*The Bank Job (R)
Chapel Hills 15, Cinemark 16, Tinseltown
I wouldn't want to live in the world of The Bank Job in which everyone is corrupt except for the bad guys. But, of course, I guess we do, because this film is based on a true story.
And, though the heist is clever, what's most interesting about the movie is not the criminals' derring-do but the audacity of everyone else, none of whom would call themselves criminal.
It's like this: In September 1971, the British newspapers are full of news about the brazen robbery of a safe-deposit vault at a Baker Street bank. There are some astonishing details you may already know if you're up on your London legends but I won't reveal them because they add refreshingly original suspense. Suffice it to say the cops manage to find out about the robbery while it's in progress, and they still can't do a damn thing to stop it.
Officials attempt to count the losses, but the figure is literally incalculable. These are safe-deposit boxes. This is where people put valuables that they don't want anyone to know they're hiding. So it's no surprise that hardly anyone comes forward to make a claim.
And then and here is where the really juicy, conspiracy-theory stuff comes in after a few days, the story disappears from the newspapers. It's just gone, like it never existed.
Rumors of a government cover-up abound. Rumors run wild about what could have been stolen that would prompt a cover-up.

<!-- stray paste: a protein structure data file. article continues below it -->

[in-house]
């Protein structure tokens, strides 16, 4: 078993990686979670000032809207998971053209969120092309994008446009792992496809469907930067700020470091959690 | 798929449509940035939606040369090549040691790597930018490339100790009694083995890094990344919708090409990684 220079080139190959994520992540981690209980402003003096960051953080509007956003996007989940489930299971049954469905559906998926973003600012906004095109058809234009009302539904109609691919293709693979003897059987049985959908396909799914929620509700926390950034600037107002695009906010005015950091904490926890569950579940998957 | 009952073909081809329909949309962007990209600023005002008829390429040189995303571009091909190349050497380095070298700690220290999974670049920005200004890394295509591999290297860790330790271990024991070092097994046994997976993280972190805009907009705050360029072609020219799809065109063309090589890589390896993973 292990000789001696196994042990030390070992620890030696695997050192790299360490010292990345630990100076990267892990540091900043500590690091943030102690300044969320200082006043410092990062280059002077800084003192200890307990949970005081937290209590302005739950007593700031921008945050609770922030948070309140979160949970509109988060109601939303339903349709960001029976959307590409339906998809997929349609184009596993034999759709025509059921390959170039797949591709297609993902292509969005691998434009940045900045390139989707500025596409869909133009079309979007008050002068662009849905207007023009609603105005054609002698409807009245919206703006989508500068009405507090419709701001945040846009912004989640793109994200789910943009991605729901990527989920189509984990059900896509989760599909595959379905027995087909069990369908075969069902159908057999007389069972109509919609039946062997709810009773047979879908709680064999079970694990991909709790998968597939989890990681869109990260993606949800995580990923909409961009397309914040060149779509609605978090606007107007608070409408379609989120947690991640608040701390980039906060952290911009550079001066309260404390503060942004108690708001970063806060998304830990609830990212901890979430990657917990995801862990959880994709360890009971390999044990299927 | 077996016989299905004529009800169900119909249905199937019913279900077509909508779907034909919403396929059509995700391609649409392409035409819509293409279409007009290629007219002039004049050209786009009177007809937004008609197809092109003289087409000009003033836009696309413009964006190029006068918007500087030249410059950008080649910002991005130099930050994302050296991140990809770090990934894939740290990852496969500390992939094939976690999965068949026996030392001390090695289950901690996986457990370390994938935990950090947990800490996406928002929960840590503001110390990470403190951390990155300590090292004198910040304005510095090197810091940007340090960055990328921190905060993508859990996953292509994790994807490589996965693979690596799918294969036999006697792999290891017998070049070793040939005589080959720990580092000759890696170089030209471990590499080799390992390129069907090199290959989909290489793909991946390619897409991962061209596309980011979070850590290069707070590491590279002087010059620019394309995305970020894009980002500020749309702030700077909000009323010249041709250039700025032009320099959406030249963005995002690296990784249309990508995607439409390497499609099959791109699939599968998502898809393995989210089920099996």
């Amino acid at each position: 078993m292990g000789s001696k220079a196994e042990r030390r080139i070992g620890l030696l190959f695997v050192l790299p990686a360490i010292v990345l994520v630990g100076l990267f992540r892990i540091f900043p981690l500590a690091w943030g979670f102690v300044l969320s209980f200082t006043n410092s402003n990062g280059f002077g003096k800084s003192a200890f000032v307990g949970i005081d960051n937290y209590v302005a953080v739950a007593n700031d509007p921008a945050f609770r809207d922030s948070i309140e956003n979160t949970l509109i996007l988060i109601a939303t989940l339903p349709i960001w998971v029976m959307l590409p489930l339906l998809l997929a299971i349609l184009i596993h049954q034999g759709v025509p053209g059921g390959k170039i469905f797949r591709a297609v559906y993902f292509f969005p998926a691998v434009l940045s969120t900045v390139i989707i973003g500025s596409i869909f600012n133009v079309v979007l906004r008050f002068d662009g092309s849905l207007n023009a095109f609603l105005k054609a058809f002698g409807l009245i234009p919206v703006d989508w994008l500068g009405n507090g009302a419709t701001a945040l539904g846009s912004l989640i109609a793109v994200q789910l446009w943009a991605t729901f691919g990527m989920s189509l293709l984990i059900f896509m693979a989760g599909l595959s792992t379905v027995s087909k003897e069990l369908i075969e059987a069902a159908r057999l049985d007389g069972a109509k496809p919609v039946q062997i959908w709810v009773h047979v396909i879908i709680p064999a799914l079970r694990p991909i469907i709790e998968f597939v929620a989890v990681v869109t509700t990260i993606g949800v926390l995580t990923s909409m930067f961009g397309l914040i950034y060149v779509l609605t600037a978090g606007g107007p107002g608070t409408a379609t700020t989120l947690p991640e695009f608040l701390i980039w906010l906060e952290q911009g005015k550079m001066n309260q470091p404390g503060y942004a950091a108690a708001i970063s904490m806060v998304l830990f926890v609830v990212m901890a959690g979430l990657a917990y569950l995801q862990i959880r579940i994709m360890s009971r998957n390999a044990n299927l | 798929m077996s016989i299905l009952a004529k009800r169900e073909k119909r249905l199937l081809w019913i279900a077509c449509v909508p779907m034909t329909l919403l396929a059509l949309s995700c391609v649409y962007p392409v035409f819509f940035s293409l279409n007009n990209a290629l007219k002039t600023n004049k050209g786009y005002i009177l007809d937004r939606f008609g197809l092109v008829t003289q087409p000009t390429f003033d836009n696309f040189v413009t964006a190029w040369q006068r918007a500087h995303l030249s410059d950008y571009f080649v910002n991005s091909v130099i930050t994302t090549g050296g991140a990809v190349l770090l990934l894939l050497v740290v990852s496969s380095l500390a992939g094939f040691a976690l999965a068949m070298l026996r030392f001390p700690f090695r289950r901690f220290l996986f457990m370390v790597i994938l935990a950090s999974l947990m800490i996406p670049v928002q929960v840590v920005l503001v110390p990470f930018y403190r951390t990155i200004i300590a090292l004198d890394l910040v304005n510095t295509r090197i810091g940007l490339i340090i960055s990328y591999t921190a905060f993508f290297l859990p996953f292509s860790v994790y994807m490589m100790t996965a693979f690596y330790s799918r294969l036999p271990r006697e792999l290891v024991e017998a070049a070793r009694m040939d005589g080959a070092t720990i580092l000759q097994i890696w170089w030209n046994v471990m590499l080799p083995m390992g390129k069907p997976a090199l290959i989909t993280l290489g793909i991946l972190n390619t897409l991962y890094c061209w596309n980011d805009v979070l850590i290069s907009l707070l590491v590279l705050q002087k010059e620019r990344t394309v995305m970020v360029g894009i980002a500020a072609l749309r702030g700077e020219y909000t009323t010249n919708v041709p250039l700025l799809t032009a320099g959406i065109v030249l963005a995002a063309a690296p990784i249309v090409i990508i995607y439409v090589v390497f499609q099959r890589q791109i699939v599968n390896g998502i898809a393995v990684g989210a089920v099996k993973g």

That's where The Bank Job exists, in the delicious space between the unknowns, filling in the blanks. Maybe it's not the 100 percent truth, but it's a damn good guess, and a ridiculously entertaining one.
Jason Statham whom I've never much liked before, but who is perfect here leads a band of, well, patsies. These are guys who have been set up to take something that the British covert agencies really, really need to keep secret.
Statham, as small-time crook Terry, cooks up a careful plan, but he's suspicious of the old girlfriend (Saffron Burrows) who brought the lead to him, and he's right to be. Terry ain't the brightest bulb, but he knows she's up to something.
We do, too, which is part of the brilliance of the script by the team of Dick Clement and Ian La Frenais (Across the Universe, Flushed Away).
We know more than Terry does, and even if we don't know it all, even if we can't guess how it's all going to shake out, we know it's not gonna be good. But you should know it is gonna be a whole helluva lot of fun.
Did I say I didn't want to live in this world? Actually, director Roger Donaldson makes the idea of not being able to trust anyone but a crook seem like an OK place to be.
And The Bank Job ends up being a fresh and cheery spin on the heist movie.
It really is easy to root for Terry and his gang, the way we always long to root for the bad guys, because acknowledged villains are the only ones worth rooting for.